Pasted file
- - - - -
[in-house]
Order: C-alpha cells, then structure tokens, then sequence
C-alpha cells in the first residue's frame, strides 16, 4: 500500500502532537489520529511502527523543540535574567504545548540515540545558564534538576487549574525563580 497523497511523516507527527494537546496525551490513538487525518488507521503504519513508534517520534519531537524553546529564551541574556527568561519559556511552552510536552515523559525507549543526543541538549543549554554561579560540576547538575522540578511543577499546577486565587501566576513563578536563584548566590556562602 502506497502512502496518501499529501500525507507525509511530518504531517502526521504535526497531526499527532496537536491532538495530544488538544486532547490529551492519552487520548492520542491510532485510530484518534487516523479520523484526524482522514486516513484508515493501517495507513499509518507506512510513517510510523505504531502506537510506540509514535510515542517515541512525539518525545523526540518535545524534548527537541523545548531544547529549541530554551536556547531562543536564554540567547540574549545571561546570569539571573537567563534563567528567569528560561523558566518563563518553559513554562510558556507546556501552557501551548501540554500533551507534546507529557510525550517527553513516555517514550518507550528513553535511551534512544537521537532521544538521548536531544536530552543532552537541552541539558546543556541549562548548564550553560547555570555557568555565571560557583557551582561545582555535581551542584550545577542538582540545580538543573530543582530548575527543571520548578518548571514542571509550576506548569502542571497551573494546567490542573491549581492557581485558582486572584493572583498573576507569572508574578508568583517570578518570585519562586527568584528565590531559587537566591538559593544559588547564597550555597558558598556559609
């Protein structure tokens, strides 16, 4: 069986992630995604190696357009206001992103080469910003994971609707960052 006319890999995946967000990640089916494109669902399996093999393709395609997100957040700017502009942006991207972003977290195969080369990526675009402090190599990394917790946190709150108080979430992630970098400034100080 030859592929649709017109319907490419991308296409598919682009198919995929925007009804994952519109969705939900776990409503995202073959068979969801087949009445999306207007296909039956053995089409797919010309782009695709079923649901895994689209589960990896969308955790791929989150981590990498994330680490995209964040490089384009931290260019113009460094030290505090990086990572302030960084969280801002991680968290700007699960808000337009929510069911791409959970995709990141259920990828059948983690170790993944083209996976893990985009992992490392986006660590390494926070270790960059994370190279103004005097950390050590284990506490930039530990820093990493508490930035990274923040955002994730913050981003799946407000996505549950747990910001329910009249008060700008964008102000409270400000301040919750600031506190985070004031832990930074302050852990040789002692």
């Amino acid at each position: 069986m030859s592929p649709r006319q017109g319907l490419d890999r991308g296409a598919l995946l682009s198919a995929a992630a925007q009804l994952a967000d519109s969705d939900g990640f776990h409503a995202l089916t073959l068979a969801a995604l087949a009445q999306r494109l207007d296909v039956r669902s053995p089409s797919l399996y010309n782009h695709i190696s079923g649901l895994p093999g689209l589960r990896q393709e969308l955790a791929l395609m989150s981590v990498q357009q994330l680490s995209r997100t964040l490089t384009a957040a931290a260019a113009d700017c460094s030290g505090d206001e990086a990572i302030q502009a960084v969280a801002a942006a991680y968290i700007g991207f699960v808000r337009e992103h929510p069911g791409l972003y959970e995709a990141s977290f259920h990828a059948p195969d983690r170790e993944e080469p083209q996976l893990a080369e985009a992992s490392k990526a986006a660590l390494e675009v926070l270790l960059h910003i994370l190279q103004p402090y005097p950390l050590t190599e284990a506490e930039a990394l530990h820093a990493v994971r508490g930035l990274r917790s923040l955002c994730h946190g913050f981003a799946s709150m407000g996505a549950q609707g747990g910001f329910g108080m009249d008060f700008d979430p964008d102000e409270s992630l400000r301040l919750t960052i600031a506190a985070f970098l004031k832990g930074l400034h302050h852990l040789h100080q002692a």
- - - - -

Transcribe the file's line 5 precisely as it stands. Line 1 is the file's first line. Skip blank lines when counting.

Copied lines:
């Amino acid at each position: 069986m030859s592929p649709r006319q017109g319907l490419d890999r991308g296409a598919l995946l682009s198919a995929a992630a925007q009804l994952a967000d519109s969705d939900g990640f776990h409503a995202l089916t073959l068979a969801a995604l087949a009445q999306r494109l207007d296909v039956r669902s053995p089409s797919l399996y010309n782009h695709i190696s079923g649901l895994p093999g689209l589960r990896q393709e969308l955790a791929l395609m989150s981590v990498q357009q994330l680490s995209r997100t964040l490089t384009a957040a931290a260019a113009d700017c460094s030290g505090d206001e990086a990572i302030q502009a960084v969280a801002a942006a991680y968290i700007g991207f699960v808000r337009e992103h929510p069911g791409l972003y959970e995709a990141s977290f259920h990828a059948p195969d983690r170790e993944e080469p083209q996976l893990a080369e985009a992992s490392k990526a986006a660590l390494e675009v926070l270790l960059h910003i994370l190279q103004p402090y005097p950390l050590t190599e284990a506490e930039a990394l530990h820093a990493v994971r508490g930035l990274r917790s923040l955002c994730h946190g913050f981003a799946s709150m407000g996505a549950q609707g747990g910001f329910g108080m009249d008060f700008d979430p964008d102000e409270s992630l400000r301040l919750t960052i600031a506190a985070f970098l004031k832990g930074l400034h302050h852990l040789h100080q002692a």